Chinese art then and now

Updated: 2015-01-17 05:22

(China Daily USA)

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Chinese art then and now

The blue-and-white porcelain pieces, made in the 17th-19th century and collected by the Frick family, are shown for the first time in public as a group at Nassau County Museum of Art in the Long Island, New York. LU HUIQUAN / FOR CHINA DAILY

One of the largest and most important suburban art museums in the United States, located in the heart of Long Island's fabled Gold Coast, is exhibiting Chinese ancient and contemporary art from collectors on Long Island.

The exhibition China Then and Now Nassau County Museum of Art (NCMA) is open until March 8 at the museum on the former Frick estate, 20 miles east of New York City in Roslyn Harbor, Long Island.

The exhibition starts with Buddhist sculpture made of stone and marble from the 6th century. The sculptures were made during a time when civil wars pushed people to Buddhism for spiritual asylum and were not recognized as fine art by the American mainstream until the 20th century.

The exhibition, which took three years to plan, continues with blue-and-white porcelain from the Ming and Qing dynasties and ends with ink paintings by Liu Dan, a contemporary Chinese painter.

"Our guiding idea in the exhibition has been to present works that best characterize facets of Chinese art," said Amy Poster, curator of the exhibition.

"The show is highly selective," said Poster. While the "Then" part was presented by Buddhist art from the 4th-8th century, and the blue-and-white porcelain represent works around the 17t -19th centuries, the "Now" part is presented by Liu Dan's art works, which combine Western styles and traditional Chinese ink painting techniques.

Long Island collectors have some of the most dazzling Chinese art, said Poster. Affluent residents in the area traveled around the world and bought Chinese artworks. "When you travel, you get excited about certain things, and those blue-and-white [porcelains] became fashionable," said Laura Lynch, NCMA's director of education.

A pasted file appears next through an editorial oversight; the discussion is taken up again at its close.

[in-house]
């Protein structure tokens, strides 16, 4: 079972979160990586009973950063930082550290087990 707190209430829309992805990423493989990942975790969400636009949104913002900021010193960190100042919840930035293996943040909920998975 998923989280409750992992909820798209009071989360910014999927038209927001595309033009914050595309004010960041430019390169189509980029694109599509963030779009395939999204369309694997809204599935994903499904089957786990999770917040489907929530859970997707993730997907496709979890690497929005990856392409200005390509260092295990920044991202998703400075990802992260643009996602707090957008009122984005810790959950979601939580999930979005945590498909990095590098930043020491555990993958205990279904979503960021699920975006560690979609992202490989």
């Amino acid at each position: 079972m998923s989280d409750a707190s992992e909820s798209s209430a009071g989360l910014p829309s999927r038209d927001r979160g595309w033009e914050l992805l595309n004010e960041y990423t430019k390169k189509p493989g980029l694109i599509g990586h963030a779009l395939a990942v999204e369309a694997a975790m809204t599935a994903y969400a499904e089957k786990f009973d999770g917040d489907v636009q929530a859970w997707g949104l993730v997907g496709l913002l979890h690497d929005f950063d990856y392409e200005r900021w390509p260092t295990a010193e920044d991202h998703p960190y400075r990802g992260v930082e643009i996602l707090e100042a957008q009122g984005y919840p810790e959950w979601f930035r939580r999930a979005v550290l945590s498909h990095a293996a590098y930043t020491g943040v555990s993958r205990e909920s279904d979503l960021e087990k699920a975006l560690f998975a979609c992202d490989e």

In 1919 Henry Clay Frick, co-founder of US Steel Corporation, purchased the Georgian mansion that now houses the museum as a wedding gift for his son, Childs Frick, a fan of Chinese art. The museum used to be Frick's residence, and some of the house's decorations were imported from China. He also had an extensive collection of Chinese porcelains that were used both for artistic displays and for daily uses. The collection is being shown for the first time in a group.

"American collectors, museums and scholars have long appreciated Chinese culture and the arts of China as one of the world's great artistic cultures," said Poster.

But it has become illegal to sell Chinese antiques for profit. And as Chinese government regulation tightens, it is increasingly difficult for foreign collectors to acquire Chinese antiques. American collectors, therefore, started to shift their attention toward contemporary artists.

In a separate but related exhibition - Long Island Collects the Arts of China at NCMA - more modern Chinese artworks are shown. Beyond religious or aesthetic pursuits, these Chinese artists touched social topics. For example, one of Chinese installation artist and textile designer Lin Tianmiao's Focus series puts the artist's own digital photograph on canvas with thread, which reflects the restrictions women are facing in China.

A workshop on Chinese art will also be available from Feb 17 to 19, where parents could create artworks with children after a tour of the museum. "It's about getting out of your room, getting out of your computer and talking about things, thinking creatively. Each problem solving is getting through an art medium," Lynch said.

Lu Huiquan in New York contributed to this story.